Zack Christenson | All Articles

Zack Christenson
Zack Christenson
Research Fellow, American Consumer Institute
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      Zack Christenson

      Zack Christenson is a research fellow for the American Consumer Institute Center for Citizen Research, a nonprofit educational and research institute.

States Should Lower Cell Phone Taxes

Attendees use cell phones to capture the presentation of the Parkchoonmoo 2014 Fall/Winter collection during New York Fashion Week  February 9, 2014. REUTERS/Andrew Kelly (UNITED STATES - Tags: FASHION TPX IMAGES OF THE DAY) - RTX18I6M

Taxes on wireless telephone services across the country have reached a staggering percentage of consumer bills. Currently, consumers in 7 states pay over 20 percent in taxes on their wireless bills, according to an analysis done by the Tax Foundation, with consumers in 28 states paying over 15 percent. Taking into account all 50 states, the average consumer pays 17 percent in taxes on their wireless bill. This tax bill dwarfs the average sales tax across the country, with consumers paying a rate nearly two and a half times the national average for sales tax.

Consumers Have No Time For Flight Delays

11:36 AM 11/24/2014

It’s that time of the year, when millions of Americans head home or to visit family for the holidays, taking to the skies and roads to fight traffic and congestion in the name of holiday spirit. Over 24 million people are expected to fly over the Thanksgiving holiday, up 1.5 percent from last year. With all of these people taking to the skies, air traffic congestion and delays will most likely be commonplace over the next weeks, at a point in history where flight delays are already at a 20-year high.

Seven Myths About Net Neutrality Regulation

2:39 PM 11/18/2014

After years of being the issue that only “techies” and interest groups cared about, last week President Obama brought the net neutrality debate onto center stage. In his address, the president called on the Federal Communications Commission (FCC) to reclassify Internet service providers (ISPs) as a public utility. This would likely change the face of the Internet, and set the stage for pages of new policymaking. But the arguments for using a public utility framework to impose net neutrality regulations are being propped up by a host of myths. To clarify any misunderstanding, here are seven popular myths debunked:

Can The DOJ Seize Emails From American Companies Stored Anywhere On Earth?

11:47 AM 09/19/2014

Microsoft is currently in a legal battle with the Department of Justice over its refusal to turn over emails that the DOJ claims are pertinent to a criminal investigation. The emails are from a defendant who is involved in a narcotics case. The problem is that they are held on a server in Ireland and reside with a foreign business unit of Microsoft. Now Congress may be getting into fixing this problem.

The Consumer Costs Of Net Neutrality

10:43 AM 05/29/2014

In a rare moment of transparency and true representative governance, FCC Commissioner Tom Wheeler spent a day in front of elected officials. At a recent hearing before the House Subcommittee on Communications and Technology, Wheeler was subject to a fair amount of criticism, most of which revolved around his recently proposed new rules to enforce Net Neutrality.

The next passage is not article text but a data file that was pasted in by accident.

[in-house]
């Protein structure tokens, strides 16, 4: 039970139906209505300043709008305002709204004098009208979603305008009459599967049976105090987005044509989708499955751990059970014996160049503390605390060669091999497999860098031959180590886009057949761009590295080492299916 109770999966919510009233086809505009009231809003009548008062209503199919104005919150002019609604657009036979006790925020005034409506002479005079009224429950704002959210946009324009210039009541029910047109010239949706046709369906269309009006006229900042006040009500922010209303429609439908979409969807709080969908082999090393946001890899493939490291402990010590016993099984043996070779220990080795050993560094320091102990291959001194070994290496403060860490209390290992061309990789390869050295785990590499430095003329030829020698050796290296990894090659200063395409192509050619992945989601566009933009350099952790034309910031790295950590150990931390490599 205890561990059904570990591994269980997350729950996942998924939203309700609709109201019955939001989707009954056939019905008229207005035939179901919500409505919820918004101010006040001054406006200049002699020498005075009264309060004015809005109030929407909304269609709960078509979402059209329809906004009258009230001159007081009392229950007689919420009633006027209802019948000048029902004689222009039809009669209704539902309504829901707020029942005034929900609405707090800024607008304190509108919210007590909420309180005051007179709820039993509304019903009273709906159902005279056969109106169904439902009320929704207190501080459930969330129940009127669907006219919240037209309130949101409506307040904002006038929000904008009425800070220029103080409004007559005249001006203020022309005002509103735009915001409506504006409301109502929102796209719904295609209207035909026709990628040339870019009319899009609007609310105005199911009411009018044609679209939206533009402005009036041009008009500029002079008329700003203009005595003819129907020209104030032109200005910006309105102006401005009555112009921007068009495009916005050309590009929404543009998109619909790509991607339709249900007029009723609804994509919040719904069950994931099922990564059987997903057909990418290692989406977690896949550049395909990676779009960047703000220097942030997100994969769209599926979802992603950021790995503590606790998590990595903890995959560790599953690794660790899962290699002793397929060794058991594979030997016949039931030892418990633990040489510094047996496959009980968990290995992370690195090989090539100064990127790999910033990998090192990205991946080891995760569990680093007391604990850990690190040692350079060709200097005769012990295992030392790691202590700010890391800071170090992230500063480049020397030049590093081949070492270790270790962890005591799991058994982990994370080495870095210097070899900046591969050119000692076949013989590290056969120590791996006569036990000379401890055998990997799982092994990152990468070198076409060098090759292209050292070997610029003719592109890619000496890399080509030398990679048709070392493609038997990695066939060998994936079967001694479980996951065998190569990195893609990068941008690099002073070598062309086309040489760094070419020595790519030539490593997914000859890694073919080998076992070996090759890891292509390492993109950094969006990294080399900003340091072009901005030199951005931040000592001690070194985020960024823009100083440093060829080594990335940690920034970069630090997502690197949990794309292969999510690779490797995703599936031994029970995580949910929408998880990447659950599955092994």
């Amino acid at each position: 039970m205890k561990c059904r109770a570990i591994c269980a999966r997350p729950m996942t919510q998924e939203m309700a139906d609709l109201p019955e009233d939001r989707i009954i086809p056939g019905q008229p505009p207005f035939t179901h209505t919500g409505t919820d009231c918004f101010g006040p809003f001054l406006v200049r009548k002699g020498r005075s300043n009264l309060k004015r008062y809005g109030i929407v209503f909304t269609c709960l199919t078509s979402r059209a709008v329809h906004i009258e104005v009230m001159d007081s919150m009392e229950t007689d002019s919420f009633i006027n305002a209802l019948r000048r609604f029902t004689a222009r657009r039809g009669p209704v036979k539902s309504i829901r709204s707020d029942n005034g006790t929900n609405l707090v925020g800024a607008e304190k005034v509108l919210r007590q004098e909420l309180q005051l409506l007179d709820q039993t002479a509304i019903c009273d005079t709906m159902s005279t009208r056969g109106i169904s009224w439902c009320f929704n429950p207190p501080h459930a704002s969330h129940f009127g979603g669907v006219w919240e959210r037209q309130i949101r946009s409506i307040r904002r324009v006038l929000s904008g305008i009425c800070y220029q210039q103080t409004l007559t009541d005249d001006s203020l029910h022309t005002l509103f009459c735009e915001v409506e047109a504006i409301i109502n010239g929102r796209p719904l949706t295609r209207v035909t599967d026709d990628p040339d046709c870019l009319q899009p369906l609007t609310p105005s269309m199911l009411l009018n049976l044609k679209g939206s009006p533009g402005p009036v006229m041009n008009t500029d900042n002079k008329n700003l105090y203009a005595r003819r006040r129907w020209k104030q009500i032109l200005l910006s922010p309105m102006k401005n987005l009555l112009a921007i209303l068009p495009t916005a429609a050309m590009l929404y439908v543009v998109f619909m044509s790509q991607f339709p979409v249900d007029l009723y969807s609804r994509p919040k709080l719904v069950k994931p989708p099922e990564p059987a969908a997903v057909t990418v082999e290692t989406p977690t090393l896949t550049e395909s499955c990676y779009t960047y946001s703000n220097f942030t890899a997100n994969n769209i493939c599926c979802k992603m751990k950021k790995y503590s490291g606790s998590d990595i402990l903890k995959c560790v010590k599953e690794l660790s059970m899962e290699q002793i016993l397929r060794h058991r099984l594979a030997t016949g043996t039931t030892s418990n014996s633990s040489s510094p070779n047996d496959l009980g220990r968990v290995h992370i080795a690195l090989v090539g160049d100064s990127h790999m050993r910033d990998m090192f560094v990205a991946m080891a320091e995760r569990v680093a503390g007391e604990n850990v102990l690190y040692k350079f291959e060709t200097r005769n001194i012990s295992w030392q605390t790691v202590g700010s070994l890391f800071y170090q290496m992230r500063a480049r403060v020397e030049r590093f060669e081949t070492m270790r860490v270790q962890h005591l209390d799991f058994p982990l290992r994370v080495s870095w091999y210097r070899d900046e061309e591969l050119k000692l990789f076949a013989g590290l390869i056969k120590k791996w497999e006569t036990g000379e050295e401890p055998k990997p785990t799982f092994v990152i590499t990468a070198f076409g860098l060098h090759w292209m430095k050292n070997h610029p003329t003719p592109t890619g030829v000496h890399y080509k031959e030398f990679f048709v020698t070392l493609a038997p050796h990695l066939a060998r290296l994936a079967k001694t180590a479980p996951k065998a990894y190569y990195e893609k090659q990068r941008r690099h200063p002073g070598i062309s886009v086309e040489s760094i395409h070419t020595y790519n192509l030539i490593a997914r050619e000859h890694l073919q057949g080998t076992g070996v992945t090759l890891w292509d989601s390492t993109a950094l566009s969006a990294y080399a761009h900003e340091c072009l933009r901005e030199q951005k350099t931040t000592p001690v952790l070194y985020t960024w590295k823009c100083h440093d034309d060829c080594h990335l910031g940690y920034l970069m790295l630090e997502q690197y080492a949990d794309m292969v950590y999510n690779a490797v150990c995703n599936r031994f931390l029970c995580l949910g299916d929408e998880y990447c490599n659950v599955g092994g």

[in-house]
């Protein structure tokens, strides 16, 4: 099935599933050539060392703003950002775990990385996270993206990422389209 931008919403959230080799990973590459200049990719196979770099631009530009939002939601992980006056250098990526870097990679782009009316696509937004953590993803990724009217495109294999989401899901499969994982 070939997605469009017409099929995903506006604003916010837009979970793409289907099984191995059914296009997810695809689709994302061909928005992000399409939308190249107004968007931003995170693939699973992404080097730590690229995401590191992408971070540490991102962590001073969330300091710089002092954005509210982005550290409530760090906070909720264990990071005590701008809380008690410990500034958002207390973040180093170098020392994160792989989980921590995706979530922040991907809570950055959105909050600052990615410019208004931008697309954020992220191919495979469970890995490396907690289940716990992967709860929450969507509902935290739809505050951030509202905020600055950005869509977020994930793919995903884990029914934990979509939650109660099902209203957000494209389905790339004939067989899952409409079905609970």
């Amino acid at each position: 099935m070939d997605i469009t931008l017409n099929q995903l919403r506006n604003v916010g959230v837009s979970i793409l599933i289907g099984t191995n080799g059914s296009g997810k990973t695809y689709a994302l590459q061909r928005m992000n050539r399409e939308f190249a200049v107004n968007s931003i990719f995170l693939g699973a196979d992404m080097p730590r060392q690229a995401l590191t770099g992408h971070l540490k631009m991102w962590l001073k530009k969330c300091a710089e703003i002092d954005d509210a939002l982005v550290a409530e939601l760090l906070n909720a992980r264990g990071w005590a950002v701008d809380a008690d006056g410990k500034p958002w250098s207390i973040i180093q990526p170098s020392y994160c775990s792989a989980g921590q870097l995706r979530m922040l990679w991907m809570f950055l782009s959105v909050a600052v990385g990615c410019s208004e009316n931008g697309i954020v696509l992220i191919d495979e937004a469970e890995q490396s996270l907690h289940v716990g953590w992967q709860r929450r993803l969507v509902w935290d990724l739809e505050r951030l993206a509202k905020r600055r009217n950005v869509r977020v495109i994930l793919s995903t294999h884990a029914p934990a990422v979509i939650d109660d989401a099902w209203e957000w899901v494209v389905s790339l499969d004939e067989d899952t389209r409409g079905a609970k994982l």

We need new laws to protect student privacy

11:16 AM 04/24/2014

As technology improves, more and more of our data are being collected for a variety of reasons — both good and bad. This data could be collected for reporting and analysis to make products better, for basic services like email or cloud storage, or for sales and marketing purposes.

Ticketmaster’s paperless ticketing is a loss for consumers

5:06 PM 03/21/2014

Paperless ticketing is a relatively new concept in the live events space, one that’s been increasingly implemented more and more over the years — from theaters to sporting events to concerts. In some cases, this appears to add a level of convenience to consumer lives — the need to remember your tickets or the worry of losing them is eliminated. While this may seem fine, there are many pitfalls to this new system that can sometimes leave the consumer worse off than being able to hold a traditional ticket.

Is the U.S. really lagging behind in broadband speeds? Probably not

10:55 AM 02/28/2014

It’s a largely held thought that broadband around the world is much better, faster and cheaper than it is in the United States. You see reports in the media about how the U.S. can’t keep up in broadband services, or that the U.S. ranks low on broadband speed tests. These reports are usually used as an indictment against broadband providers, and used to lobby for more government regulation of the Internet or even for government-run broadband programs.

The Obamacare website catastrophe could make or break his presidency

12:06 PM 10/23/2013

The Obama Administration’s legacy will be built on a single policy initiative. And over the past two weeks, we’ve seen the digital side of it stubbornly and painfully take its first breaths. Since it launched on October 1st, the digital rollout of Obamacare has been nothing short of disastrous.

The American Dream depends on patent reform

12:03 PM 10/09/2013

Thousands of people every year travel to America in an attempt to live the American Dream. At the core of the American Dream, at least for many entrepreneurs, is the United States patent system. Patents are what help our economy run, and they produce benefits for the consumer as well.

Discriminatory wireless taxation

3:59 PM 06/11/2013

The House today re-introduced the Wireless Tax Fairness Act, a bill that promises to end the skyrocketing rate of taxation on wireless phone bills at the state and local level.